Jul 18, 2008New Zealand Processor Fights Freezing
Fruit growers have used wind machines for years to prevent frost damage during the first appearance of buds through flowering. A New Zealand-based grower and processor is using the technique to extend the growing season of baby spinach, a move that will reduce costs and add to the company’s sustainability efforts.
New Zealand Fresh Cuts, based in the country’s largest city of Auckland on the North Island, constructed a wind machine in the Rangiriri growing area that will allow the processor to grow a better quality crop of leafy greens year round. A 35-foot tower with 17-foot blades circulates the air over a 14-acre area, protecting 900,000 leafy green plants from frost, according to the company.
Fresh-cut salads from New Zealand Fresh Cuts have always been available year round, but the company had to import some of the leafy greens and the growing areas that do have year-round production had to overplant to make up for frost damage.
“We were offering salads all year round, but were often having to short supply orders or air-freight in raw materials at a loss to cover our customers’ requirements. We also had to plant significantly higher quantities of lettuce to allow for the damage caused by heavy frosts,” said Marilyn Tregidga, communications director for New Zealand Fresh Cuts.
Sustainability is important to the grower and processor, and construction of the wind machine will improve the company’s efforts.
“The wind machine allows us to significantly reduce wastage both on the farm and at the processing plant, as we have significantly reduced the amount of produce we are having to discard due to frost damage and then subsequent bacterial colonization,” Tregidga said. “The flow-on effects of this are less fuel usage, reduced tillage, reduced nitrogen requirements and more sustainable land use with less buildup of disease in the soil. It has also allowed us to consolidate our growing operations onto one farm, allowing us to reduce operational costs without the geographical frost risks we were faced with. Allowing us to grow on better, free-draining soils in more frost-prone areas has also been an advantage.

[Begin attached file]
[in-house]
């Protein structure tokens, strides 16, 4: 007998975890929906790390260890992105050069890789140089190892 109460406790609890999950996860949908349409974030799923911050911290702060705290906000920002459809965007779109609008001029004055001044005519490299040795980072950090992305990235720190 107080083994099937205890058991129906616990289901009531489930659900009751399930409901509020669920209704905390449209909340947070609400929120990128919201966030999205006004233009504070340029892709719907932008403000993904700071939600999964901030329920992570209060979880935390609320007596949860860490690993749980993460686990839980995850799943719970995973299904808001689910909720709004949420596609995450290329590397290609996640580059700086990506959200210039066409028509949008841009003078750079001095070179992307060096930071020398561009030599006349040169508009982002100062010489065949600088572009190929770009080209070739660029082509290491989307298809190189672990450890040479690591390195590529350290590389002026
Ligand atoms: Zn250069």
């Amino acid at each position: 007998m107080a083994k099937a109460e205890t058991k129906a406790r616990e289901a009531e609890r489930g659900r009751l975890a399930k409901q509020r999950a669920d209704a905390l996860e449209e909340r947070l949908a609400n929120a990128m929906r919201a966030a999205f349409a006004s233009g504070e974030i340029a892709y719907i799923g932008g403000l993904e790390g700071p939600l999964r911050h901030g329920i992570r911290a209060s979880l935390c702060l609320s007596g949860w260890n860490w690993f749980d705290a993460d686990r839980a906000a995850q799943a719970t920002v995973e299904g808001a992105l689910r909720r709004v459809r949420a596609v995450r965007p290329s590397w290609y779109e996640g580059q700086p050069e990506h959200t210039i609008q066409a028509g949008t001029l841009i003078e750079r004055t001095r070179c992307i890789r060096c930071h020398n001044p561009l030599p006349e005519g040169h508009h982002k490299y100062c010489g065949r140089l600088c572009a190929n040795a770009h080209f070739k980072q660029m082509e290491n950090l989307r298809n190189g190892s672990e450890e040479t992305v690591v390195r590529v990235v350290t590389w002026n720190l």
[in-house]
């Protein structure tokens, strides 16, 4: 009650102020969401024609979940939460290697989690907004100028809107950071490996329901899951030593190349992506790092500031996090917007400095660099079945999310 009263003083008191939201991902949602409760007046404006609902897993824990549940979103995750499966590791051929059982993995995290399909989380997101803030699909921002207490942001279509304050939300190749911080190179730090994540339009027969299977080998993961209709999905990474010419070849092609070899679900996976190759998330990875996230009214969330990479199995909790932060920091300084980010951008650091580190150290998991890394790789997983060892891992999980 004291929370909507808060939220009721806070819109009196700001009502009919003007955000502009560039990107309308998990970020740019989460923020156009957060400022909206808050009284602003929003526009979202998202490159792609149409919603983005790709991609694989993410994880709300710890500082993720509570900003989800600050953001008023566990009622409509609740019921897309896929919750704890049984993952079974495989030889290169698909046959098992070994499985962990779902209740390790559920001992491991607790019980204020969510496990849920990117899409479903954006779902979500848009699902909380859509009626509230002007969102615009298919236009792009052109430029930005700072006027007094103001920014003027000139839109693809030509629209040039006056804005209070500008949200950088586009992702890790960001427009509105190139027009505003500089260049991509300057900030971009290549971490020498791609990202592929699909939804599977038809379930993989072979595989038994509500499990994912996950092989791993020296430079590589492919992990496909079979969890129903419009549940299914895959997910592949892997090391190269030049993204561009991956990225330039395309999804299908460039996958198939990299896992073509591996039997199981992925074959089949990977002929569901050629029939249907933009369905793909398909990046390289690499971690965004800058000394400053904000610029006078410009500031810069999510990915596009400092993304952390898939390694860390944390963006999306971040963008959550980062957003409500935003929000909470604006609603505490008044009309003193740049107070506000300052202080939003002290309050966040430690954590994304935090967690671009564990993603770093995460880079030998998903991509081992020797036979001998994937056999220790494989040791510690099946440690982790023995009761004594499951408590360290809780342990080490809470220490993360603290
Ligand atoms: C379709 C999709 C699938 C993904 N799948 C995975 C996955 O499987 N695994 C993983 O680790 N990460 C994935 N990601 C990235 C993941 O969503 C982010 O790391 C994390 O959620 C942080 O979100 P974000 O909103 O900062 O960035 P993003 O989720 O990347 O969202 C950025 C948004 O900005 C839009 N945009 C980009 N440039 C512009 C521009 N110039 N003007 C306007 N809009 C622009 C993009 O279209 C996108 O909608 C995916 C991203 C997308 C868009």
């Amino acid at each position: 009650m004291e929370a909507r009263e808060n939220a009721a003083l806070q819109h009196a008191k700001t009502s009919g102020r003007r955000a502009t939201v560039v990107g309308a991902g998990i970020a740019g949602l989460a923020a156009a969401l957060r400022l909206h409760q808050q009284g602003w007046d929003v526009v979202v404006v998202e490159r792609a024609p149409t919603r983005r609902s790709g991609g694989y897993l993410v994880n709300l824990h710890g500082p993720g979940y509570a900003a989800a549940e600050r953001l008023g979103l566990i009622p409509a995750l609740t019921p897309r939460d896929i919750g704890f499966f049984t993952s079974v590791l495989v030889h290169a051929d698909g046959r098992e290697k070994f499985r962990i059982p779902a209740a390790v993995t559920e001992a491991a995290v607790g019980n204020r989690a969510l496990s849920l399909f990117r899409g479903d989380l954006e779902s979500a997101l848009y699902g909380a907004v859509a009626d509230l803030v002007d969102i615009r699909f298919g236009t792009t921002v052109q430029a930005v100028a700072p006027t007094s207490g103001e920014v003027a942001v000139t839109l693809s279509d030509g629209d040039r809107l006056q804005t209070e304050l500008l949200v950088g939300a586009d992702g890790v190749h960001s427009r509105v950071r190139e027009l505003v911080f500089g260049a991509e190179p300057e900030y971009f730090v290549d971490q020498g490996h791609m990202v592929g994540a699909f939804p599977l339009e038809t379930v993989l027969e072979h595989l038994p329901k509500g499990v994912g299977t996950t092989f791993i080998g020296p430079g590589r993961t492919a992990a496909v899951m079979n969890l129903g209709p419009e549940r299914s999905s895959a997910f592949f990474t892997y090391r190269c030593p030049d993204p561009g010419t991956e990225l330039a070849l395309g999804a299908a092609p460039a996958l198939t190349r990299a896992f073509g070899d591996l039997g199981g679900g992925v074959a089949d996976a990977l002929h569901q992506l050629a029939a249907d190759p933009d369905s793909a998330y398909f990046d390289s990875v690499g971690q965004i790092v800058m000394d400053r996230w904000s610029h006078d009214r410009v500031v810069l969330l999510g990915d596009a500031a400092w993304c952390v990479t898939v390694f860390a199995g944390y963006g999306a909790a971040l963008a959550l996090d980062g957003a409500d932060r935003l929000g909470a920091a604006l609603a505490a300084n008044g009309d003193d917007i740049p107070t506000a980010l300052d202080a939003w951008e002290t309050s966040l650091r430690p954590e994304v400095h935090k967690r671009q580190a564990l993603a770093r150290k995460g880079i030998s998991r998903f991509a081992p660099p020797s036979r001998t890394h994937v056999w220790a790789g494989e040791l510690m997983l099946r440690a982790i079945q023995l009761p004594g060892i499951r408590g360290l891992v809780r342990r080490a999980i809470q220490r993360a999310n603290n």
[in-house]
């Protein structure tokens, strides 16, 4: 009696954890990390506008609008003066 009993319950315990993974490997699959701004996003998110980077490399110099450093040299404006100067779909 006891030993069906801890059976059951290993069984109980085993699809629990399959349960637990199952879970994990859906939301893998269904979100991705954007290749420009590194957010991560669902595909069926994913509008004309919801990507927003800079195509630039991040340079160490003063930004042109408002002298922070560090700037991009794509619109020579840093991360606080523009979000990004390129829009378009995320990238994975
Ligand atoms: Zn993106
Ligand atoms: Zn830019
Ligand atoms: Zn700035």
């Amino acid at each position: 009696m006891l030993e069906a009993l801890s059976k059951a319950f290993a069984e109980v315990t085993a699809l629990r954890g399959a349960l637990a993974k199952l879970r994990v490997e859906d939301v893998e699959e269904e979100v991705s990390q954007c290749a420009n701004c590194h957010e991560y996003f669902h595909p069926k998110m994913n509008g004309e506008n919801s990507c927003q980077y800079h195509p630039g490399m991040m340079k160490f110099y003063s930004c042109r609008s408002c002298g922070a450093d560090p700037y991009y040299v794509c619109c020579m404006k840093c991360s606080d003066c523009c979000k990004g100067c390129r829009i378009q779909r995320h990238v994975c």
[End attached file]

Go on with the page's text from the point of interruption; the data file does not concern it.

“The wind machine will allow us to grow year round on the one property in an economically sustainable way, and the design of the wind machine allows for it to be easily moved to aid crop rotation programs as well.”
A local company that has designed and installed wind machines for fruit growers handled construction, but the technique hadn’t been used on leafy greens before. A wind machine can prevent frost damage during a radiation freeze, when cold, dry air settles in the absence of wind and cloud cover at night. The air forms layers, with cooler air settling near the ground, trapped by a warmer layer 30 feet to 50 feet off the ground. That upper layer can be 3º F to 10º F warmer, but the cold air trapped below it will continue to cool and settle in low-lying areas. Because there is little air movement, exposed plant parts can be even colder than the surrounding air, causing further freeze damage. The wind machine will break up those air layers and pull warmer air down to the plants to protect them from frost damage.
“We relied heavily on the expertise of a local company specializing in wind machine design for frost fighting applications,” Tregidga said. “Their previous experience has been in spring frost control of mainly stone and pip fruit, so winter frost control on lettuce was new to them. We have had to undertake extensive trials of the effective use of the inversion layer (air) so we can get the maximum possible frost protection (for) as long as possible, as many of our frost events are over 12 hours in duration. This leads to challenges in using the inversion layer carefully, without pulling it all down too quickly.”
If the technique works for leafy greens as well as it does for fruit growers, New Zealand Fresh Cuts will be able to supply its customers with a fresher, locally grown product. The capital investment will reduce the frost risk in the best winter growing areas, reducing overproduction and waste from frosts. With winter just around the corner in the Southern Hemisphere, the processor should immediately benefit from its innovation in adapting new techniques and technology to the production of leafy green vegetables.